But he said ambulances hadn't been forced to wait while spaces free up in the wards or ED.

In Auckland, hospital emergency departments say record patient numbers are causing staff stress and creating long wait times for hospital beds.

Middlemore Hospital's emergency department says patient numbers have surged, with up to 400 people a day wanting attention, including around 100 children.

The acting chief medical officer at Middlemore Hospital, Vanessa Thornton, said the surge was putting stress on staff and laboratories.

"It's certainly colder earlier this year than it was last year, it was a very mild winter. In South Auckland we have a lot of houses that are not insulated and so we think that is contributing to it," she said.

Nationwide flu rates 'significantly' lower than recent years - Health Ministry

Stewart Jessamine from the Ministry of Health told Morning Report the rate of influenza was about average this year and "significantly" lower than three of the last five years, but spikes in certain parts of the country were skewing the statistics.

Waikato and the Hutt Valley had between twice and three times the rate of influenza than other areas.

"In other parts of the country [there are] very very low rates. So what you will see are these kinds of ... hots spots of influenza that stress the system in different cities whilst the rest of the country is running along.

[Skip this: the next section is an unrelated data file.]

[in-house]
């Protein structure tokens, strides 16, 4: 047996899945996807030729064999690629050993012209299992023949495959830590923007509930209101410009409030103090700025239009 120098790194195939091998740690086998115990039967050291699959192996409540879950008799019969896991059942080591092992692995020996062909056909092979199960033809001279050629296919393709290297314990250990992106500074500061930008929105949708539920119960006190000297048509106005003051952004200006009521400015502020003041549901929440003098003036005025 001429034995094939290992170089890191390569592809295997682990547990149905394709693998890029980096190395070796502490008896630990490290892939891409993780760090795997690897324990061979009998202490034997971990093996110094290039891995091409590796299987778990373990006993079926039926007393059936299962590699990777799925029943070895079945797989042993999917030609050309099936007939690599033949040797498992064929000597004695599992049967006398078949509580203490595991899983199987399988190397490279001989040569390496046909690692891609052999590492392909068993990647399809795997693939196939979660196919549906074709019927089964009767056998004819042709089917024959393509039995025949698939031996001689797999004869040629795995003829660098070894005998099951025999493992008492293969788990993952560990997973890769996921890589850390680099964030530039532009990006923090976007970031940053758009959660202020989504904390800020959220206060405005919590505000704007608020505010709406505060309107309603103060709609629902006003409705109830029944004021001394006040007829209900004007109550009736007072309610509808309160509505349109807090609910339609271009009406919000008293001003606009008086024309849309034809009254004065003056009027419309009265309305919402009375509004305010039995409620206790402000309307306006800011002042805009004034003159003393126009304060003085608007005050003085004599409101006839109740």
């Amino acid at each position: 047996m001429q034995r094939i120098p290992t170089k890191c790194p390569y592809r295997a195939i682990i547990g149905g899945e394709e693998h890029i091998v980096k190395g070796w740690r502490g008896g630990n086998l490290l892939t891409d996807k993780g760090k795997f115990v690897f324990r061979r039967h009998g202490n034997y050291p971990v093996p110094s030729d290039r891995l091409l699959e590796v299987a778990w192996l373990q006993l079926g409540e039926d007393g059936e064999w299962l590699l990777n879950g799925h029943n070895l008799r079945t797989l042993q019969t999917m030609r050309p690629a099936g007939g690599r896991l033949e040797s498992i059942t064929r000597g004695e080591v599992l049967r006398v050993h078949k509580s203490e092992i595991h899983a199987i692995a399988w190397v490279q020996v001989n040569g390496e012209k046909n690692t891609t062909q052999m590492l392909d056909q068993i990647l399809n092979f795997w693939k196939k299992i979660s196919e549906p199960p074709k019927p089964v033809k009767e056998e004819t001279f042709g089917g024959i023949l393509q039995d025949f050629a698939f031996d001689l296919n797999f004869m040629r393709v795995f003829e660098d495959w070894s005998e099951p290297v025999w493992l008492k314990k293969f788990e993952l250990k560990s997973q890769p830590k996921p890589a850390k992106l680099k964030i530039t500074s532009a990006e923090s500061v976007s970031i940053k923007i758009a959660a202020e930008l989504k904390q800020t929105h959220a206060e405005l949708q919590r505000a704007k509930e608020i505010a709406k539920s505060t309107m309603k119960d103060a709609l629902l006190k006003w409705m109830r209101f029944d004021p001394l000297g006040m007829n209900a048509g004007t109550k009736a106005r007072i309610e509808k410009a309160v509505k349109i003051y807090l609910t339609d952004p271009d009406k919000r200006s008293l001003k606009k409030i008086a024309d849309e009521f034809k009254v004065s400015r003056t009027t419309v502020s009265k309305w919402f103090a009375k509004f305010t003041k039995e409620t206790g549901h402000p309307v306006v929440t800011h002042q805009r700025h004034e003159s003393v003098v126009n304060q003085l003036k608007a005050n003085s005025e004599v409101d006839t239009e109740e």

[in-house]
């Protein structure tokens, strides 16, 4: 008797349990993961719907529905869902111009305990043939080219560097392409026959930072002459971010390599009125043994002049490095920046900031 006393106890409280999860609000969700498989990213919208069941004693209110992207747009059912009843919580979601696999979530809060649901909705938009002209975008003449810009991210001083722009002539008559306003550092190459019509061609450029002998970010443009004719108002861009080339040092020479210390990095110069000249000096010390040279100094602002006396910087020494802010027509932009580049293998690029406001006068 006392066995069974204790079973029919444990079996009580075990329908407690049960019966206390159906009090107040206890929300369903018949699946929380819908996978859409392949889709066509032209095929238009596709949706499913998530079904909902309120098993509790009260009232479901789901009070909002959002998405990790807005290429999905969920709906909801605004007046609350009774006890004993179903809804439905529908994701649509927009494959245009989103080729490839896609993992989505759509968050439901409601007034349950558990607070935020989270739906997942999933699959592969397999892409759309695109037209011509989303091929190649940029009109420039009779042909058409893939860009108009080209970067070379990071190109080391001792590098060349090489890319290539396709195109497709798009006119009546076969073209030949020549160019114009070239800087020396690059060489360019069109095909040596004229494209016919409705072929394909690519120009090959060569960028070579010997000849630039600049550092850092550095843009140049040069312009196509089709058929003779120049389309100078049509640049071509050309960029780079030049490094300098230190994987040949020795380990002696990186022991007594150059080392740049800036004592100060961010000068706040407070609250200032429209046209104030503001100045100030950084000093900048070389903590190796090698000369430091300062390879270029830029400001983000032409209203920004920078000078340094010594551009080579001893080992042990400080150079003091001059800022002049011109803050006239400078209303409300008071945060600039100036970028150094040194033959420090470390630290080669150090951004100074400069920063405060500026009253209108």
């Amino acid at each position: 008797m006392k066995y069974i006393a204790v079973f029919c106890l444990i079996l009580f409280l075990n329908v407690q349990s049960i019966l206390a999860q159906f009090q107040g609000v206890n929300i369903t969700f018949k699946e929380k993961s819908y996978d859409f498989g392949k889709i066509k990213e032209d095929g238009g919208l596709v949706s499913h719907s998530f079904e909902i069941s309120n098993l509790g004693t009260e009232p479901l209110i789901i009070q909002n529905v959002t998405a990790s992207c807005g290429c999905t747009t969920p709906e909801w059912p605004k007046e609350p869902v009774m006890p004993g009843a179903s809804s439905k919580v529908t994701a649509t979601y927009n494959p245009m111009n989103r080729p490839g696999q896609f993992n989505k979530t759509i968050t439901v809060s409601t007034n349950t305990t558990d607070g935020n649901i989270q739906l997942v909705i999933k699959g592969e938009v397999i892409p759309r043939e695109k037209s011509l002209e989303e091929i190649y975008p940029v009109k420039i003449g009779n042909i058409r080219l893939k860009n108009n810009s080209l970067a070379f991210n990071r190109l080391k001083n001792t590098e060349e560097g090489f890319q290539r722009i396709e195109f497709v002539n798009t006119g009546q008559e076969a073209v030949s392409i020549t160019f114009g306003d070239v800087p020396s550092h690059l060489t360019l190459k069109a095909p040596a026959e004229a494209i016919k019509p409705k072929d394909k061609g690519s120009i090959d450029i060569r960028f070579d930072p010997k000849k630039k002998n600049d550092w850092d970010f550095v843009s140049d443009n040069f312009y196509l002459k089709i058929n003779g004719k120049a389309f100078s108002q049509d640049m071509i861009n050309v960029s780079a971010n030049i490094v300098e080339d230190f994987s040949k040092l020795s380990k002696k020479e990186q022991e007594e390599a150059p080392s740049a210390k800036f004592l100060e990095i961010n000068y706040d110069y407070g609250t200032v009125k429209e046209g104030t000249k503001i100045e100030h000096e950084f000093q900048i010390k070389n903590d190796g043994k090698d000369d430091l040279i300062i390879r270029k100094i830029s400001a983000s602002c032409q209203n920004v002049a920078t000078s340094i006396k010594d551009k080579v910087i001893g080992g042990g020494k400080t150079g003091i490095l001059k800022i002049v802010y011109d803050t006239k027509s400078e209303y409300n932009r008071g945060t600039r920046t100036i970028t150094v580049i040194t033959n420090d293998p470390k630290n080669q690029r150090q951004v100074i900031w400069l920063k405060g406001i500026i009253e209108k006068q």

Dr Jessamine said young people, aged 15 to 19, were getting more flu than other members of their family.

'See your GP if it's not an emergency'

Mr Potts, and both ambulance services, are urging people to think twice before they phone 111 or turn up to hospital with winter illnesses.

They recommend people see a GP or call healthline before it gets to that point.

"Clearly if it's a life-threatening emergency we want to get that call, it is about thinking about taking your medicines on a regular basis, seeking help from GP, [or] local pharmacists sooner rather than later, so then it doesn't get so bad that it then becomes an emergency ," Ms Lane said.

People can call Healthline on 0800 611 116 for free advice from the Ministry of Health's trained registered nurses.

It will respond to calls 24 hours a day, seven days a week.